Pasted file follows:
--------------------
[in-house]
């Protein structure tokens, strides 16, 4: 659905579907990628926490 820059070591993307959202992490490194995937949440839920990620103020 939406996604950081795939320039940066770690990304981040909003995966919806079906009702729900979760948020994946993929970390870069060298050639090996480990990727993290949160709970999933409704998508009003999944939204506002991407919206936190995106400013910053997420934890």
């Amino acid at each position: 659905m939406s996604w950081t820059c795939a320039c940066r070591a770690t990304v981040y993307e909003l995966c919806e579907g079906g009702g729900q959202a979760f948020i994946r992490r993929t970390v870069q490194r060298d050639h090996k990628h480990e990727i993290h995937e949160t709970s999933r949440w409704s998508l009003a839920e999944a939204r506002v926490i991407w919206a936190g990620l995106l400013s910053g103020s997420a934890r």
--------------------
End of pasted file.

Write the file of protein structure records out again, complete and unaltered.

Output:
[in-house]
């Protein structure tokens, strides 16, 4: 659905579907990628926490 820059070591993307959202992490490194995937949440839920990620103020 939406996604950081795939320039940066770690990304981040909003995966919806079906009702729900979760948020994946993929970390870069060298050639090996480990990727993290949160709970999933409704998508009003999944939204506002991407919206936190995106400013910053997420934890």
């Amino acid at each position: 659905m939406s996604w950081t820059c795939a320039c940066r070591a770690t990304v981040y993307e909003l995966c919806e579907g079906g009702g729900q959202a979760f948020i994946r992490r993929t970390v870069q490194r060298d050639h090996k990628h480990e990727i993290h995937e949160t709970s999933r949440w409704s998508l009003a839920e999944a939204r506002v926490i991407w919206a936190g990620l995106l400013s910053g103020s997420a934890r």